Ride Upon Your Mystery Ship

Our backyard squirrels are smug. Yesterday, I went out to feed the chickens and found the squirrels, fat and insolent, smoking cigarettes and dancing like Jets and Sharks. I clapped my hands and told them Officer Krupke was on his way over. They were skeptical, but moved on.


Now’s a great time to lay out your seeds, check dates and plan your garden. You are gardening, aren’t you?

Seed packets have sell by dates. You can plant seeds three years after the sell by date, but after that, you might as well toss them into the bushes and let the birds nibble. Although, if you have chickens, those are birds, and you’re not afraid of feeding them. So. Be brave and plan a garden. If you live in a tiny apartment, mesclun greens can be grown as houseplants. Your squirrels will not be smug.

Never Gonna Fall For

Listen, I am not a genius, but more than a dozen years ago, I started trying to make myself a decent loaf of bread. At the time, my ideas about what a decent loaf of bread was and how I would make that were – I admit this – extremely silly, but I persevered, making many a whole wheat brick, which I ate or fed to particularly desperate wildlife – I assume.

Bread is sexy, unless you eat all of it.

The small loaf doesn’t fall far from the large. There’s a joke in there someplace.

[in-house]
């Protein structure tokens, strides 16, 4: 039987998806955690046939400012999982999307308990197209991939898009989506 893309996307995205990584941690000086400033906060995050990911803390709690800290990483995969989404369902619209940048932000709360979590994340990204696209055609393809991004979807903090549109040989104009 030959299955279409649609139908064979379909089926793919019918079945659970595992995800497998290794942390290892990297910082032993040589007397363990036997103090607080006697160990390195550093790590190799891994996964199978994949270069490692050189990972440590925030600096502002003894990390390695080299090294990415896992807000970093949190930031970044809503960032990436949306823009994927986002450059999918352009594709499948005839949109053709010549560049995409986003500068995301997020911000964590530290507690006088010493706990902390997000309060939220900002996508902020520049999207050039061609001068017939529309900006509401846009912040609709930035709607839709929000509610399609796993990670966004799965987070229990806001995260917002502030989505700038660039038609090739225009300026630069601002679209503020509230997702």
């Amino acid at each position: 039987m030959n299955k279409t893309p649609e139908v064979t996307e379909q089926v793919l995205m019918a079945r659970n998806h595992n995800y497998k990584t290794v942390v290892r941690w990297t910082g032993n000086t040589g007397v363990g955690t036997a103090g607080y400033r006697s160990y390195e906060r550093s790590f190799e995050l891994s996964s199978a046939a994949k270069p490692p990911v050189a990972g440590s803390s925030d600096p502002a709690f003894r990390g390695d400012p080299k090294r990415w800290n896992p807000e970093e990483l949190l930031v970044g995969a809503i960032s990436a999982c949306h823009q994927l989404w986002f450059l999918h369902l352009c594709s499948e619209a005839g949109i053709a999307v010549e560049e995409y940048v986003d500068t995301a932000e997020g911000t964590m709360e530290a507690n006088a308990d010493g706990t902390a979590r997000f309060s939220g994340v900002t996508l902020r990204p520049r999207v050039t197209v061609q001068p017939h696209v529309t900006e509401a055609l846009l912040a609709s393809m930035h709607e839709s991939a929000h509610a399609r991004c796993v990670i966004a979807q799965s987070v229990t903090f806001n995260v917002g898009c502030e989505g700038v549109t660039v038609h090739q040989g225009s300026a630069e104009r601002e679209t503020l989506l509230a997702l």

Last year, my neighbor Andie, organic farmer girl roughly the same age as my daughter Miss Sasha, gave me a sourdough starter I came to regard as a mildly surly pet. It is less surly than I am. Of course. Anyway, in the course of trying to make a decent loaf of bread as I now see one, it turned out the secret to great texture and complex sourdough flavor is giving the dough all the time it needs and almost more time than I can handle, because I am one of those people who stands in front of a microwave and growls, “COME ON.”


Who Had Tried To Calm

For the first time in my illustrious career, Central New Jersey has had daytime temps in the sixties in February. This is not normal. Also not normal: garlic shoots.

Plants, walking like Egyptians.

Garlics, making cameo appearances.

Maybe this is what our winters will be like now. I can’t say, but the chance to spend an afternoon in my garden at a time when I expect to be cooped up in the house was a peculiar delight. The chickens were pleased to have company. They told me so themselves!